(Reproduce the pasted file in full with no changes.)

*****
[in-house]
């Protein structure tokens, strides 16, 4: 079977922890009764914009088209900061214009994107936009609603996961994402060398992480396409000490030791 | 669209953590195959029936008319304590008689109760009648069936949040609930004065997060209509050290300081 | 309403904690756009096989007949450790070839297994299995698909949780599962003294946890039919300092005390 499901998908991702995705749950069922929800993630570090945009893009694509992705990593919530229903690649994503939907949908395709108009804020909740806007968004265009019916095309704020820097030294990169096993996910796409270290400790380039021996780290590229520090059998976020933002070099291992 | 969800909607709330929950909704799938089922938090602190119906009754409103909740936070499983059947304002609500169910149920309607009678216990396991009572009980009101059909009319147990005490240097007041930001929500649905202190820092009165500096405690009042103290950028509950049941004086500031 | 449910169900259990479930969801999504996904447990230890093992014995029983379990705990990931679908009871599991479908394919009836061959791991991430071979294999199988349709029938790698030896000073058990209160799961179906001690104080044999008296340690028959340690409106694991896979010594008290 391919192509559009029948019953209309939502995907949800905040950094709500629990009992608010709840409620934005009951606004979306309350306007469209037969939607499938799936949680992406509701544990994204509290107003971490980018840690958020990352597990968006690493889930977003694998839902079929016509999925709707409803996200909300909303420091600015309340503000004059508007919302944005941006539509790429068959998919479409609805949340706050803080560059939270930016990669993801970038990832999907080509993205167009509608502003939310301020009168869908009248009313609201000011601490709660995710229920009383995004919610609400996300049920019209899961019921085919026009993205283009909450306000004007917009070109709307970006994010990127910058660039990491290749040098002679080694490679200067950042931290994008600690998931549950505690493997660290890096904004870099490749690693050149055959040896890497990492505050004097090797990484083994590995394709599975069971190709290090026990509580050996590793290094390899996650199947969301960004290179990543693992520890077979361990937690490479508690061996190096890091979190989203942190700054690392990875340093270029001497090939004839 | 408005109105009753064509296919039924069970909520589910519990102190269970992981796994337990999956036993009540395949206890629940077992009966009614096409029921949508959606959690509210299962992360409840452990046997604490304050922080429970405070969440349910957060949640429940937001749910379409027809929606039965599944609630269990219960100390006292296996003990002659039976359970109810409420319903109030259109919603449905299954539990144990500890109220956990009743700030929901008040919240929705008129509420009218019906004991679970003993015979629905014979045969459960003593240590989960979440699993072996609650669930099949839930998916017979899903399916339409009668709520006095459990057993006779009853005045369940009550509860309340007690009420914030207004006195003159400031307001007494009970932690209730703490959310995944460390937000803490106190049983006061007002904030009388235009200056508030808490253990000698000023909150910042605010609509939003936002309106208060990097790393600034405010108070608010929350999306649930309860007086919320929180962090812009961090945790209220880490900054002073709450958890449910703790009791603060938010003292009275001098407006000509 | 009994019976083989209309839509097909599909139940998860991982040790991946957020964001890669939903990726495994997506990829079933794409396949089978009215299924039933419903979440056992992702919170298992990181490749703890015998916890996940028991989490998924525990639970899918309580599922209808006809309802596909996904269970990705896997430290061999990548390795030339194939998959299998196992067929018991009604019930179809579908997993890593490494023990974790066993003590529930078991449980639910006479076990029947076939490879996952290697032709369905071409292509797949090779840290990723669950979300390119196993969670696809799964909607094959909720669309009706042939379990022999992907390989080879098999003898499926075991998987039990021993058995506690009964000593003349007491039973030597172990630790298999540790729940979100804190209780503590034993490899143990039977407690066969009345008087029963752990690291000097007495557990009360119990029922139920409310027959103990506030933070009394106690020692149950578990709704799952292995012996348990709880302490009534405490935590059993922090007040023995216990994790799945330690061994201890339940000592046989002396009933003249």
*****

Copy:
[in-house]
């Protein structure tokens, strides 16, 4: 079977922890009764914009088209900061214009994107936009609603996961994402060398992480396409000490030791 | 669209953590195959029936008319304590008689109760009648069936949040609930004065997060209509050290300081 | 309403904690756009096989007949450790070839297994299995698909949780599962003294946890039919300092005390 499901998908991702995705749950069922929800993630570090945009893009694509992705990593919530229903690649994503939907949908395709108009804020909740806007968004265009019916095309704020820097030294990169096993996910796409270290400790380039021996780290590229520090059998976020933002070099291992 | 969800909607709330929950909704799938089922938090602190119906009754409103909740936070499983059947304002609500169910149920309607009678216990396991009572009980009101059909009319147990005490240097007041930001929500649905202190820092009165500096405690009042103290950028509950049941004086500031 | 449910169900259990479930969801999504996904447990230890093992014995029983379990705990990931679908009871599991479908394919009836061959791991991430071979294999199988349709029938790698030896000073058990209160799961179906001690104080044999008296340690028959340690409106694991896979010594008290 391919192509559009029948019953209309939502995907949800905040950094709500629990009992608010709840409620934005009951606004979306309350306007469209037969939607499938799936949680992406509701544990994204509290107003971490980018840690958020990352597990968006690493889930977003694998839902079929016509999925709707409803996200909300909303420091600015309340503000004059508007919302944005941006539509790429068959998919479409609805949340706050803080560059939270930016990669993801970038990832999907080509993205167009509608502003939310301020009168869908009248009313609201000011601490709660995710229920009383995004919610609400996300049920019209899961019921085919026009993205283009909450306000004007917009070109709307970006994010990127910058660039990491290749040098002679080694490679200067950042931290994008600690998931549950505690493997660290890096904004870099490749690693050149055959040896890497990492505050004097090797990484083994590995394709599975069971190709290090026990509580050996590793290094390899996650199947969301960004290179990543693992520890077979361990937690490479508690061996190096890091979190989203942190700054690392990875340093270029001497090939004839 | 408005109105009753064509296919039924069970909520589910519990102190269970992981796994337990999956036993009540395949206890629940077992009966009614096409029921949508959606959690509210299962992360409840452990046997604490304050922080429970405070969440349910957060949640429940937001749910379409027809929606039965599944609630269990219960100390006292296996003990002659039976359970109810409420319903109030259109919603449905299954539990144990500890109220956990009743700030929901008040919240929705008129509420009218019906004991679970003993015979629905014979045969459960003593240590989960979440699993072996609650669930099949839930998916017979899903399916339409009668709520006095459990057993006779009853005045369940009550509860309340007690009420914030207004006195003159400031307001007494009970932690209730703490959310995944460390937000803490106190049983006061007002904030009388235009200056508030808490253990000698000023909150910042605010609509939003936002309106208060990097790393600034405010108070608010929350999306649930309860007086919320929180962090812009961090945790209220880490900054002073709450958890449910703790009791603060938010003292009275001098407006000509 | 009994019976083989209309839509097909599909139940998860991982040790991946957020964001890669939903990726495994997506990829079933794409396949089978009215299924039933419903979440056992992702919170298992990181490749703890015998916890996940028991989490998924525990639970899918309580599922209808006809309802596909996904269970990705896997430290061999990548390795030339194939998959299998196992067929018991009604019930179809579908997993890593490494023990974790066993003590529930078991449980639910006479076990029947076939490879996952290697032709369905071409292509797949090779840290990723669950979300390119196993969670696809799964909607094959909720669309009706042939379990022999992907390989080879098999003898499926075991998987039990021993058995506690009964000593003349007491039973030597172990630790298999540790729940979100804190209780503590034993490899143990039977407690066969009345008087029963752990690291000097007495557990009360119990029922139920409310027959103990506030933070009394106690020692149950578990709704799952292995012996348990709880302490009534405490935590059993922090007040023995216990994790799945330690061994201890339940000592046989002396009933003249």